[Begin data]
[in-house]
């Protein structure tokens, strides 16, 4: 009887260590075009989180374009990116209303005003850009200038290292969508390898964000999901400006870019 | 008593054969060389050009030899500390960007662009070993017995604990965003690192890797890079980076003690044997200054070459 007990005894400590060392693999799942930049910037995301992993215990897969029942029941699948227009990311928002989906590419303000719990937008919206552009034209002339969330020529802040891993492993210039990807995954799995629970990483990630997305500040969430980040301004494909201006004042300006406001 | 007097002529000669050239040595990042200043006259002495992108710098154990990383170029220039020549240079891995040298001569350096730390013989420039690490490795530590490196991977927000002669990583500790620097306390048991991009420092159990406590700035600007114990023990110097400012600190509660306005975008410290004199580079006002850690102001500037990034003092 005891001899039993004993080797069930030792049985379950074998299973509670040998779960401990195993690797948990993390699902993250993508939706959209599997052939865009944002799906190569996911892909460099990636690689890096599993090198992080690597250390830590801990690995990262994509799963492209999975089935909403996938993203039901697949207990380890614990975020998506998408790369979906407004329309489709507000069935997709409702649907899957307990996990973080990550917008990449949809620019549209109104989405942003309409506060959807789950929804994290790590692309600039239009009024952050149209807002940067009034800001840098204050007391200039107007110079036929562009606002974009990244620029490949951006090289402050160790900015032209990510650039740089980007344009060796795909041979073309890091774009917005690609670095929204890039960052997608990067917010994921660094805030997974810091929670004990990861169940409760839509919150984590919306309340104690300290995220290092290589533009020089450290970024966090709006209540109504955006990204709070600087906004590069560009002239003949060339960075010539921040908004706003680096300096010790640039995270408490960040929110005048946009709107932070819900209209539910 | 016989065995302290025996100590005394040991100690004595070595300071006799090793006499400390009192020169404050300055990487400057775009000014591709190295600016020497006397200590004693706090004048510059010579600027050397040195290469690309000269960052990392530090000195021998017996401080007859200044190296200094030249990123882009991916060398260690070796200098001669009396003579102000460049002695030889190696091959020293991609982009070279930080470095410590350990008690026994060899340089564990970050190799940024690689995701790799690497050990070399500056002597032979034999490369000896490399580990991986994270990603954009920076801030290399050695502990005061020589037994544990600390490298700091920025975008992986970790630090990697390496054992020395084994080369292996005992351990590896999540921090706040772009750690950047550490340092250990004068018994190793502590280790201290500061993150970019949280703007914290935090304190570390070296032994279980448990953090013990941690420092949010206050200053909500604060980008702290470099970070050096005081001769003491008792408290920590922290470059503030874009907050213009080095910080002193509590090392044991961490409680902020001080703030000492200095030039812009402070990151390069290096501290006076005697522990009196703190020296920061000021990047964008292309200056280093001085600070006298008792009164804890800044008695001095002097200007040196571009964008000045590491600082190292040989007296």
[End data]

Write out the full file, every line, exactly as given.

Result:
[in-house]
């Protein structure tokens, strides 16, 4: 009887260590075009989180374009990116209303005003850009200038290292969508390898964000999901400006870019 | 008593054969060389050009030899500390960007662009070993017995604990965003690192890797890079980076003690044997200054070459 007990005894400590060392693999799942930049910037995301992993215990897969029942029941699948227009990311928002989906590419303000719990937008919206552009034209002339969330020529802040891993492993210039990807995954799995629970990483990630997305500040969430980040301004494909201006004042300006406001 | 007097002529000669050239040595990042200043006259002495992108710098154990990383170029220039020549240079891995040298001569350096730390013989420039690490490795530590490196991977927000002669990583500790620097306390048991991009420092159990406590700035600007114990023990110097400012600190509660306005975008410290004199580079006002850690102001500037990034003092 005891001899039993004993080797069930030792049985379950074998299973509670040998779960401990195993690797948990993390699902993250993508939706959209599997052939865009944002799906190569996911892909460099990636690689890096599993090198992080690597250390830590801990690995990262994509799963492209999975089935909403996938993203039901697949207990380890614990975020998506998408790369979906407004329309489709507000069935997709409702649907899957307990996990973080990550917008990449949809620019549209109104989405942003309409506060959807789950929804994290790590692309600039239009009024952050149209807002940067009034800001840098204050007391200039107007110079036929562009606002974009990244620029490949951006090289402050160790900015032209990510650039740089980007344009060796795909041979073309890091774009917005690609670095929204890039960052997608990067917010994921660094805030997974810091929670004990990861169940409760839509919150984590919306309340104690300290995220290092290589533009020089450290970024966090709006209540109504955006990204709070600087906004590069560009002239003949060339960075010539921040908004706003680096300096010790640039995270408490960040929110005048946009709107932070819900209209539910 | 016989065995302290025996100590005394040991100690004595070595300071006799090793006499400390009192020169404050300055990487400057775009000014591709190295600016020497006397200590004693706090004048510059010579600027050397040195290469690309000269960052990392530090000195021998017996401080007859200044190296200094030249990123882009991916060398260690070796200098001669009396003579102000460049002695030889190696091959020293991609982009070279930080470095410590350990008690026994060899340089564990970050190799940024690689995701790799690497050990070399500056002597032979034999490369000896490399580990991986994270990603954009920076801030290399050695502990005061020589037994544990600390490298700091920025975008992986970790630090990697390496054992020395084994080369292996005992351990590896999540921090706040772009750690950047550490340092250990004068018994190793502590280790201290500061993150970019949280703007914290935090304190570390070296032994279980448990953090013990941690420092949010206050200053909500604060980008702290470099970070050096005081001769003491008792408290920590922290470059503030874009907050213009080095910080002193509590090392044991961490409680902020001080703030000492200095030039812009402070990151390069290096501290006076005697522990009196703190020296920061000021990047964008292309200056280093001085600070006298008792009164804890800044008695001095002097200007040196571009964008000045590491600082190292040989007296």